A severe cutaneous adverse reaction or SCAR is a very rare, clinically heterogeneous, and life‐threatening phenomenon. It results in severe skin damage, significant morbidity or mortality comprising SJS or Stevens‐Johnson syndrome, systemic complications, toxic epidermal necrolysis, or SJS‐TEN overlap acute generalized exanthematous pustulosis, exfoliative dermatitis, and drug rash with eosinophilia and systemic symptoms. The researchers conducted a retrospective study on all cases related to SCAR admitted in a tertiary care referral hospital from January 2015 to December 2019. They retrieved all clinical and epidemiological details from the records of patients as per predesigned proforma. The data collected were analyzed and statistically evaluated.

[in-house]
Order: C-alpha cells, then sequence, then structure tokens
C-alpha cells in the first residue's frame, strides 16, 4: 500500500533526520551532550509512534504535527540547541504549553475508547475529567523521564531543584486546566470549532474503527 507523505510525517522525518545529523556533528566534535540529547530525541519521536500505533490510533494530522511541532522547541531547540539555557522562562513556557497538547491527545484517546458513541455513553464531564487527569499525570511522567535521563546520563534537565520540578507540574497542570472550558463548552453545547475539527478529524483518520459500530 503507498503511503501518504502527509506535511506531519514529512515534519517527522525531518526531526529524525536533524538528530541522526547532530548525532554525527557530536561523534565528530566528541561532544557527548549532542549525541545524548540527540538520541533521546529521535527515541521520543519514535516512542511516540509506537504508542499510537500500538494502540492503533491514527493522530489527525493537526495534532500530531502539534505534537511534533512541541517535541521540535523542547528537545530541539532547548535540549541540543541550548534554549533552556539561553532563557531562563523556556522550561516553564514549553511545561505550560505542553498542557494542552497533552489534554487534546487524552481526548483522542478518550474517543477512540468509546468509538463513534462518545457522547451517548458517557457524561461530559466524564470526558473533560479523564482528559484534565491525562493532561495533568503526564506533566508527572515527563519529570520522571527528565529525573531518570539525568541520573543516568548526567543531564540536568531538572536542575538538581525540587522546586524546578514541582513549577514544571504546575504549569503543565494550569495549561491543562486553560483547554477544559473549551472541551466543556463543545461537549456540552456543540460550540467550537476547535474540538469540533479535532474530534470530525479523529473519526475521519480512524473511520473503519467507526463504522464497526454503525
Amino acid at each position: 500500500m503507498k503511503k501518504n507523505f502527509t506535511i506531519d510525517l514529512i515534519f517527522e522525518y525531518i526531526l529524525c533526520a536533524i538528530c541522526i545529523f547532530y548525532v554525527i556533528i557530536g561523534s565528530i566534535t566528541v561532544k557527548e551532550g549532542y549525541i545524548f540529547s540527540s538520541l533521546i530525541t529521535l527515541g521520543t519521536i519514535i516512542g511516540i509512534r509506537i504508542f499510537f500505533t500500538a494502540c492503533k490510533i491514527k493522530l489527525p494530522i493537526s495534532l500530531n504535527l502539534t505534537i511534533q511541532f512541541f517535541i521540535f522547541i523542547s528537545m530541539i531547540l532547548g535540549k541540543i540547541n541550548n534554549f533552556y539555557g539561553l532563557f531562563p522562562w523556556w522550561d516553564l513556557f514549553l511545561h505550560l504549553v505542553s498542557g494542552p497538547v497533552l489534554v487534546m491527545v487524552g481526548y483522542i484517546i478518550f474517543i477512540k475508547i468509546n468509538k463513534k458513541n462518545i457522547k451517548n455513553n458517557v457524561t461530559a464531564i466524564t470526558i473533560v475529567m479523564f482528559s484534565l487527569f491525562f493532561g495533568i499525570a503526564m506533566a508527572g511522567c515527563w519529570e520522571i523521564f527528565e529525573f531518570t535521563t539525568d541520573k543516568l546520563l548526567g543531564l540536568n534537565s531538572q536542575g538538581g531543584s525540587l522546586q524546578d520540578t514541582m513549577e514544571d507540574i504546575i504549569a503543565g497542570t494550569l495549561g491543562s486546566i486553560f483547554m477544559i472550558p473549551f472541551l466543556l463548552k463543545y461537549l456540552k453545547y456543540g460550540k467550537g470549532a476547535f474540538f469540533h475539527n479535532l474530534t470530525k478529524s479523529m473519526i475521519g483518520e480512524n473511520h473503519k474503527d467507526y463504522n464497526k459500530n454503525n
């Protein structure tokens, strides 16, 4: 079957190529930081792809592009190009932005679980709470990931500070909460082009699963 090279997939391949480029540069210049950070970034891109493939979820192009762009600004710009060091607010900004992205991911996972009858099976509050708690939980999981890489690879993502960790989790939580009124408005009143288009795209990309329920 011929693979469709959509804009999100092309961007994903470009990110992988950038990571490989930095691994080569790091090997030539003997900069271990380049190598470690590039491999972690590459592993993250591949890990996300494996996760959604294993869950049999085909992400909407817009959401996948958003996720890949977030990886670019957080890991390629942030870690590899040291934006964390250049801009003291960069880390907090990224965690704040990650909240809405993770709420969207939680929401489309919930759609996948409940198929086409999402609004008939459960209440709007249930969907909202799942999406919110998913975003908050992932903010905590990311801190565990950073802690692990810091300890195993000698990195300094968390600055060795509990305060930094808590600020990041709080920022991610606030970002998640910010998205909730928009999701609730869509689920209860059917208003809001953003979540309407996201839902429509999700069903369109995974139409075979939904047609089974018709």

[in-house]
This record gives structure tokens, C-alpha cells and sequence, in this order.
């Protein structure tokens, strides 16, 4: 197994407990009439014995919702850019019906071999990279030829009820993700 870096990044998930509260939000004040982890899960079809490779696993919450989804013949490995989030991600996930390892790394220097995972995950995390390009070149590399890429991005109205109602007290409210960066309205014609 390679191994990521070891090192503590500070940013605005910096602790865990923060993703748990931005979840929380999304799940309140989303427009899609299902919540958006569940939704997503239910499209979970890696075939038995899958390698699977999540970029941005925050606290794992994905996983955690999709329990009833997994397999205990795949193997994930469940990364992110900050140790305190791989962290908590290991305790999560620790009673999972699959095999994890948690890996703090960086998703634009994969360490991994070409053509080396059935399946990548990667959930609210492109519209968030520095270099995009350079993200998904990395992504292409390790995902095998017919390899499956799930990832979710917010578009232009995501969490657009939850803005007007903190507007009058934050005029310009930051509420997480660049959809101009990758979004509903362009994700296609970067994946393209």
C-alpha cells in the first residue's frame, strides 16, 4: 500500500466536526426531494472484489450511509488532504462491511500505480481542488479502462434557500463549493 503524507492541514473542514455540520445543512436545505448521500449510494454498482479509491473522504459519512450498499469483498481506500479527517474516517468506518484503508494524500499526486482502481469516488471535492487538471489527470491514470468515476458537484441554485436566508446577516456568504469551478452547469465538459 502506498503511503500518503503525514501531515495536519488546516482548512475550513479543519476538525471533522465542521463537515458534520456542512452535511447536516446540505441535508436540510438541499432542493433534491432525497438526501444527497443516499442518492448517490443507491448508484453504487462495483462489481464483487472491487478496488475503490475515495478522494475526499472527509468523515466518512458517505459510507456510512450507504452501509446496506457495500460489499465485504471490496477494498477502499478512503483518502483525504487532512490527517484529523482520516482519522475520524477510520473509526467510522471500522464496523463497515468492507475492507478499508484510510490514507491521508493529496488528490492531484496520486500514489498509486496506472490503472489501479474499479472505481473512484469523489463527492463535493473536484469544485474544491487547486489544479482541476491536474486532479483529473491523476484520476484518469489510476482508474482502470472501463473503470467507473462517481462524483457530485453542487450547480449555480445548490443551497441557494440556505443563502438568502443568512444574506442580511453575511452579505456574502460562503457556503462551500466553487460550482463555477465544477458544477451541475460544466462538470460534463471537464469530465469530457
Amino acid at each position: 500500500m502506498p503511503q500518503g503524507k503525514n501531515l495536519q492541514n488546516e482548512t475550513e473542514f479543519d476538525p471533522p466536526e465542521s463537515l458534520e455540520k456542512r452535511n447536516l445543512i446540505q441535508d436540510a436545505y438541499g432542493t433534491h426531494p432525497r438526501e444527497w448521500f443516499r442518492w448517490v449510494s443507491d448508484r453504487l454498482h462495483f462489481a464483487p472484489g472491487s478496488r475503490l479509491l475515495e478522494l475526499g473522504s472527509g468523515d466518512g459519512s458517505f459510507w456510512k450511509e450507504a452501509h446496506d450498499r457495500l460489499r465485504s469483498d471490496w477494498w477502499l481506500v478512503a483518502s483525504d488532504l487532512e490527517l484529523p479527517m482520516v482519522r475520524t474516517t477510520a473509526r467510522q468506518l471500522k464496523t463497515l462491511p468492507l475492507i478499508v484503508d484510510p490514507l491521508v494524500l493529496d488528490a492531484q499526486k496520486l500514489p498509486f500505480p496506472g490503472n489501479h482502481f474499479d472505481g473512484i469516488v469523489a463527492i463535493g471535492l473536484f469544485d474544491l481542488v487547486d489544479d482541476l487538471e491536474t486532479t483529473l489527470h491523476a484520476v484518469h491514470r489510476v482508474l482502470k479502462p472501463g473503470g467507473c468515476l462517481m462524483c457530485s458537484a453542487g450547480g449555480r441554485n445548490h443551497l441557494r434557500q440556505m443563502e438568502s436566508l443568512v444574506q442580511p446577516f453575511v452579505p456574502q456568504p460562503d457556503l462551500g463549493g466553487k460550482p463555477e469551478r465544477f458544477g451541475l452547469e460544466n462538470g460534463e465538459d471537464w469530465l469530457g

A total of 142 patients, including 67 males, 75 females with SCARs, constituting 0.08% of total hospital admission and 0.027% of the entire dermatology outpatient department (OPD), were studied. The age group ranged from 2 to 61 years, with an average age of 33.6 years. SCAR has a considerable disease burden with marginal female preponderance in SJS/TEN and exfoliative dermatitis and can involve even the pediatric population. Anticonvulsants followed by antibiotics, NSAIDs, and ayurvedic medicines are common groups known to cause SCARs. To date, there are no definitive recommendations regarding their optimal treatment regimen. Hence early diagnosis, prompt withdrawal of culprit drug, high standard of nursing care, and interdisciplinary consultations are vital steps to avoid disease progression and restore health.